SEC sues two ex-Bristol-Myers executives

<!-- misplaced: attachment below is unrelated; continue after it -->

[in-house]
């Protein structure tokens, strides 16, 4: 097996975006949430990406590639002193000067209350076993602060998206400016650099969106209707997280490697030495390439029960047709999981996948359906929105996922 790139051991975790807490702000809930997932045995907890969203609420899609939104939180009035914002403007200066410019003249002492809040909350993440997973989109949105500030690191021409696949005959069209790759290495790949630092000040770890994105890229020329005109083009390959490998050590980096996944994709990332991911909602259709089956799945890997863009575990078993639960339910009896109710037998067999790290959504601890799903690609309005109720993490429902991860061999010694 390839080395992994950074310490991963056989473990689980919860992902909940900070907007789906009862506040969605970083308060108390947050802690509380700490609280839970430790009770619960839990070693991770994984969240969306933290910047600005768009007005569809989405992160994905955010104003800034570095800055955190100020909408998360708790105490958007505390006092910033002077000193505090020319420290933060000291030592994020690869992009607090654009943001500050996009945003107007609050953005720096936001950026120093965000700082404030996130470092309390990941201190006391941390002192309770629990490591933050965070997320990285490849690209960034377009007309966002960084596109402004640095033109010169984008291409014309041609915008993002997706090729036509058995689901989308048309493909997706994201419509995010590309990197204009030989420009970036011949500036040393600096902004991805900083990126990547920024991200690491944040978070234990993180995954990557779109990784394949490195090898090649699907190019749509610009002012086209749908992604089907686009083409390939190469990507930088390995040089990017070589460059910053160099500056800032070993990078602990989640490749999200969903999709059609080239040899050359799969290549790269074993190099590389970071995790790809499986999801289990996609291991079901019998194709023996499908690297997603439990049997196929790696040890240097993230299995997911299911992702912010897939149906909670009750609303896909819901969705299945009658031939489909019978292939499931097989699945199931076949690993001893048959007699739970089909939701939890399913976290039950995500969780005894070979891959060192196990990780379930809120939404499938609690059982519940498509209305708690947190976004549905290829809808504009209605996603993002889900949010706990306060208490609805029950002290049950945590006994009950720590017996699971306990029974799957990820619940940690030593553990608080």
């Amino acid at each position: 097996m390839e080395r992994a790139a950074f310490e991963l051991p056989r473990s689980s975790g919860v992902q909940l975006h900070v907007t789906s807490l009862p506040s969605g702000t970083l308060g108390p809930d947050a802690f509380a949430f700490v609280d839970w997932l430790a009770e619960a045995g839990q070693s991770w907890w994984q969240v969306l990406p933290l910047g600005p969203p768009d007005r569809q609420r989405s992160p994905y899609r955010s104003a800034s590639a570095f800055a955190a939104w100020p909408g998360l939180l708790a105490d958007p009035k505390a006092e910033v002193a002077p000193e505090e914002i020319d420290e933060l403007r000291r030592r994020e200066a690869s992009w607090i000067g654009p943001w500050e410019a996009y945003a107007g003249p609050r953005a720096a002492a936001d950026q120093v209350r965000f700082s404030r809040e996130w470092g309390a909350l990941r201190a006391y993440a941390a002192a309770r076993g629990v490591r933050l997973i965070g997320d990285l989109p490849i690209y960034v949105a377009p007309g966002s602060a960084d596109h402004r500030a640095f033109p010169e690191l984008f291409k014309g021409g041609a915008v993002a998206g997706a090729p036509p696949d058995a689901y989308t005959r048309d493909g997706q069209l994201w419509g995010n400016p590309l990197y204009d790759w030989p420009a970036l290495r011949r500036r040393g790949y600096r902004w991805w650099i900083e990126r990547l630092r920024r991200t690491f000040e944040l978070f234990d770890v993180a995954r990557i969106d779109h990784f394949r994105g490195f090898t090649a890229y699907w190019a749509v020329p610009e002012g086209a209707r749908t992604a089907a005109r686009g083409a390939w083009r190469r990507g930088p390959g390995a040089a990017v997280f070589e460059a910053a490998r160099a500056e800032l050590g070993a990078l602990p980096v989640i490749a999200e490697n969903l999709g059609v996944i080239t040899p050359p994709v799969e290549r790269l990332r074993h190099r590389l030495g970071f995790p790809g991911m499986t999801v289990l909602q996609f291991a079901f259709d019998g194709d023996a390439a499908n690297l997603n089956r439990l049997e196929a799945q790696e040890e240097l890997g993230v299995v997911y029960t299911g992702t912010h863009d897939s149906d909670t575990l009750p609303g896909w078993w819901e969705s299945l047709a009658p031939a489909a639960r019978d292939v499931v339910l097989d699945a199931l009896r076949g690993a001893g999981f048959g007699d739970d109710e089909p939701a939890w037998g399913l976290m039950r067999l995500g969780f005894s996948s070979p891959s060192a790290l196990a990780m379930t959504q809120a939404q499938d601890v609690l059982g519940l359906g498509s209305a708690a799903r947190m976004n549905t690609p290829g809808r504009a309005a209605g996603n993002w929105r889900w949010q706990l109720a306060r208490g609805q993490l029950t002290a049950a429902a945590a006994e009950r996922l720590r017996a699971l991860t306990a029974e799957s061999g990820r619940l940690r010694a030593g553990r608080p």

Reuters reports that the U.S. Securities and Exchange Commission (SEC) has accused two former Bristol-Myers Squibb Co. executives of orchestrating a scheme to deceive investors about the company''s earnings. Frederick Schiff, former chief financial officer, and Richard Lane, former president of the company''s Worldwide Medicine Group unit, were accused of directing a plan that improperly booked $1.5 billion in revenue in 2000 and 2001. In its civil complaint filed in federal court in New Jersey, the SEC said Schiff and Lane were behind the scheme that inflated revenues by coaxing wholesalers to buy more of Bristol-Myers'' drugs than they could hope to sell. Bristol-Myers and its current executives settled with prosecutors in June under a $300 million deferred prosecution deal. In 2004 the company agreed to pay $150 million to settle civil charges brought by the SEC. The SEC began its probe in July 2002 after Bristol-Myers disclosed it had artificially boosted sales by enticing wholesalers to heavily overstock its medicines, a practice called channel stuffing.